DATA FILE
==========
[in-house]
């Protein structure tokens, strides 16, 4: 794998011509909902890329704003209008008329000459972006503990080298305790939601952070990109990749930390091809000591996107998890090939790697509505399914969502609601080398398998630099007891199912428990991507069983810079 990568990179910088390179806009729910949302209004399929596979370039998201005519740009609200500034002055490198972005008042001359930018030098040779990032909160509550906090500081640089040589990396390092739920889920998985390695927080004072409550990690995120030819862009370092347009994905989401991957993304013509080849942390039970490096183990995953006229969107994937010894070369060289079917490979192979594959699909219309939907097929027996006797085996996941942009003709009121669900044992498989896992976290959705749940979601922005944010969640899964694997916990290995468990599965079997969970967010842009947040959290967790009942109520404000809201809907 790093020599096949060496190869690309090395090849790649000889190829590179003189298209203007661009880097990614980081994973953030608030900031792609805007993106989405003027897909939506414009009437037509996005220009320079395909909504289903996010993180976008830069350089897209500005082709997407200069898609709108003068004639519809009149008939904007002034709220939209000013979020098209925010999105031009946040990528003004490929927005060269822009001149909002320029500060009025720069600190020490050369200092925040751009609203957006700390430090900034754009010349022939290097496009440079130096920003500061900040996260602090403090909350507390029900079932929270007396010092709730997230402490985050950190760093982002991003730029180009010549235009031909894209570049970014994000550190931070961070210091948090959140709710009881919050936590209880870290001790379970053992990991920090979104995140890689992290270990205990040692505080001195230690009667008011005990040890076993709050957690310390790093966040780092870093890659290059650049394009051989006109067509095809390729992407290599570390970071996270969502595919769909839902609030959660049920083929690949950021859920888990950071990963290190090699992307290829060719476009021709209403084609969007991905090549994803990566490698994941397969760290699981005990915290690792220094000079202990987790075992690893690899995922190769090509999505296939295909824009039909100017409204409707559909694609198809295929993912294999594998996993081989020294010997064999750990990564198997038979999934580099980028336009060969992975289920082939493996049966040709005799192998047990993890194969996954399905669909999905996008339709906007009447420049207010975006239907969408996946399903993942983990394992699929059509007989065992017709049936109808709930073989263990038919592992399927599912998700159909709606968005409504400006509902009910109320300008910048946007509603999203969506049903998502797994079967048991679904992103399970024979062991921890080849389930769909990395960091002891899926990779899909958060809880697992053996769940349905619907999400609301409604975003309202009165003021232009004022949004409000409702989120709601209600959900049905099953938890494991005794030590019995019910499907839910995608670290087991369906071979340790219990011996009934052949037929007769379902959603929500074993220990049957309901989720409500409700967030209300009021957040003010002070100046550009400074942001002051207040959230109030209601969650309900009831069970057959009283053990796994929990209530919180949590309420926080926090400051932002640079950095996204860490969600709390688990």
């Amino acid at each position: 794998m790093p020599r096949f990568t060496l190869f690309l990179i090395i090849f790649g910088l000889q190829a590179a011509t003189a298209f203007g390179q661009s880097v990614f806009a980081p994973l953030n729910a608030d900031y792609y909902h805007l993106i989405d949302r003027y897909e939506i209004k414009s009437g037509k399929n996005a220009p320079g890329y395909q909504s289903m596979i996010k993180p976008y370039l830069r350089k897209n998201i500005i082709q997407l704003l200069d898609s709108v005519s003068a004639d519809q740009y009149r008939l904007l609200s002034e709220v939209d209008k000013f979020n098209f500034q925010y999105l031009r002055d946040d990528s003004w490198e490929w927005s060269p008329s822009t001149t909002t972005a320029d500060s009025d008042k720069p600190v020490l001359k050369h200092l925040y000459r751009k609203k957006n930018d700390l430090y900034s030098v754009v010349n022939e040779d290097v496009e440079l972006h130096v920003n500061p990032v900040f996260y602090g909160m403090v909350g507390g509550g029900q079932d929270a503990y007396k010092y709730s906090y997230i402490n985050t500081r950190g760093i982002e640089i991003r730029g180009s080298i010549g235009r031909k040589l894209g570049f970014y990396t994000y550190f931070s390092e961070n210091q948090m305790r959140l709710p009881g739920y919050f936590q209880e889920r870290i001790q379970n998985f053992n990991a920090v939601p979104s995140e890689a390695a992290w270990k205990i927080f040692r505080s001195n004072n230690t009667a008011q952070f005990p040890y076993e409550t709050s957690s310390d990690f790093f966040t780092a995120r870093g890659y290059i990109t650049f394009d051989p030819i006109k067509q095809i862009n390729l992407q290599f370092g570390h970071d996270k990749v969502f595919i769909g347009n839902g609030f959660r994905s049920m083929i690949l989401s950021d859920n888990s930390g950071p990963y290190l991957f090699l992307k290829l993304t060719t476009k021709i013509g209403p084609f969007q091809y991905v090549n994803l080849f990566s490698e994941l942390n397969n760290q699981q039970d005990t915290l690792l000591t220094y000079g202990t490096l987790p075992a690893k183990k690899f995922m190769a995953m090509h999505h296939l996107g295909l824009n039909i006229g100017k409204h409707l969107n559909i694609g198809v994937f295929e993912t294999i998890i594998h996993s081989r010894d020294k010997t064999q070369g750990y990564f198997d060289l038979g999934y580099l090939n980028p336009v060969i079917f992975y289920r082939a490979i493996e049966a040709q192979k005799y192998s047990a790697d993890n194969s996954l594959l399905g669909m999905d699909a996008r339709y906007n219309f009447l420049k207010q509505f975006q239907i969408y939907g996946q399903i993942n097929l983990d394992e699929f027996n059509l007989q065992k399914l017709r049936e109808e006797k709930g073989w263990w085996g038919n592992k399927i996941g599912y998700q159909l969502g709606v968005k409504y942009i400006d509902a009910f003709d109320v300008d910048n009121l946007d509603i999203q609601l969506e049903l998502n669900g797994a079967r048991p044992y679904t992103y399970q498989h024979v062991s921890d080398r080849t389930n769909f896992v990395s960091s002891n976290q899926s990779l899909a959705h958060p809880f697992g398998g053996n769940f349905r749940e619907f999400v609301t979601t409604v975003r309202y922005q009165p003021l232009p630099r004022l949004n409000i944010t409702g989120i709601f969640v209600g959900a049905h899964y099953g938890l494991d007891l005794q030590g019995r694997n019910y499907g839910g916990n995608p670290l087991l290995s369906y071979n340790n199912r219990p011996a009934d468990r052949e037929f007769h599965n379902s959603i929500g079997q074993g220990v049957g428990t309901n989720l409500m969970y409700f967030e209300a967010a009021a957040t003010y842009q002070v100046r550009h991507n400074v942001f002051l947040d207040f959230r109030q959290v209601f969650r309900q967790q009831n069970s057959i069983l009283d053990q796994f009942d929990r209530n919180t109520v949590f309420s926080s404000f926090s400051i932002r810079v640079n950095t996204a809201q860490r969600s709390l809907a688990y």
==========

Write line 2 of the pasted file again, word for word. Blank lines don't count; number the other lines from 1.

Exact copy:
């Protein structure tokens, strides 16, 4: 794998011509909902890329704003209008008329000459972006503990080298305790939601952070990109990749930390091809000591996107998890090939790697509505399914969502609601080398398998630099007891199912428990991507069983810079 990568990179910088390179806009729910949302209004399929596979370039998201005519740009609200500034002055490198972005008042001359930018030098040779990032909160509550906090500081640089040589990396390092739920889920998985390695927080004072409550990690995120030819862009370092347009994905989401991957993304013509080849942390039970490096183990995953006229969107994937010894070369060289079917490979192979594959699909219309939907097929027996006797085996996941942009003709009121669900044992498989896992976290959705749940979601922005944010969640899964694997916990290995468990599965079997969970967010842009947040959290967790009942109520404000809201809907 790093020599096949060496190869690309090395090849790649000889190829590179003189298209203007661009880097990614980081994973953030608030900031792609805007993106989405003027897909939506414009009437037509996005220009320079395909909504289903996010993180976008830069350089897209500005082709997407200069898609709108003068004639519809009149008939904007002034709220939209000013979020098209925010999105031009946040990528003004490929927005060269822009001149909002320029500060009025720069600190020490050369200092925040751009609203957006700390430090900034754009010349022939290097496009440079130096920003500061900040996260602090403090909350507390029900079932929270007396010092709730997230402490985050950190760093982002991003730029180009010549235009031909894209570049970014994000550190931070961070210091948090959140709710009881919050936590209880870290001790379970053992990991920090979104995140890689992290270990205990040692505080001195230690009667008011005990040890076993709050957690310390790093966040780092870093890659290059650049394009051989006109067509095809390729992407290599570390970071996270969502595919769909839902609030959660049920083929690949950021859920888990950071990963290190090699992307290829060719476009021709209403084609969007991905090549994803990566490698994941397969760290699981005990915290690792220094000079202990987790075992690893690899995922190769090509999505296939295909824009039909100017409204409707559909694609198809295929993912294999594998996993081989020294010997064999750990990564198997038979999934580099980028336009060969992975289920082939493996049966040709005799192998047990993890194969996954399905669909999905996008339709906007009447420049207010975006239907969408996946399903993942983990394992699929059509007989065992017709049936109808709930073989263990038919592992399927599912998700159909709606968005409504400006509902009910109320300008910048946007509603999203969506049903998502797994079967048991679904992103399970024979062991921890080849389930769909990395960091002891899926990779899909958060809880697992053996769940349905619907999400609301409604975003309202009165003021232009004022949004409000409702989120709601209600959900049905099953938890494991005794030590019995019910499907839910995608670290087991369906071979340790219990011996009934052949037929007769379902959603929500074993220990049957309901989720409500409700967030209300009021957040003010002070100046550009400074942001002051207040959230109030209601969650309900009831069970057959009283053990796994929990209530919180949590309420926080926090400051932002640079950095996204860490969600709390688990």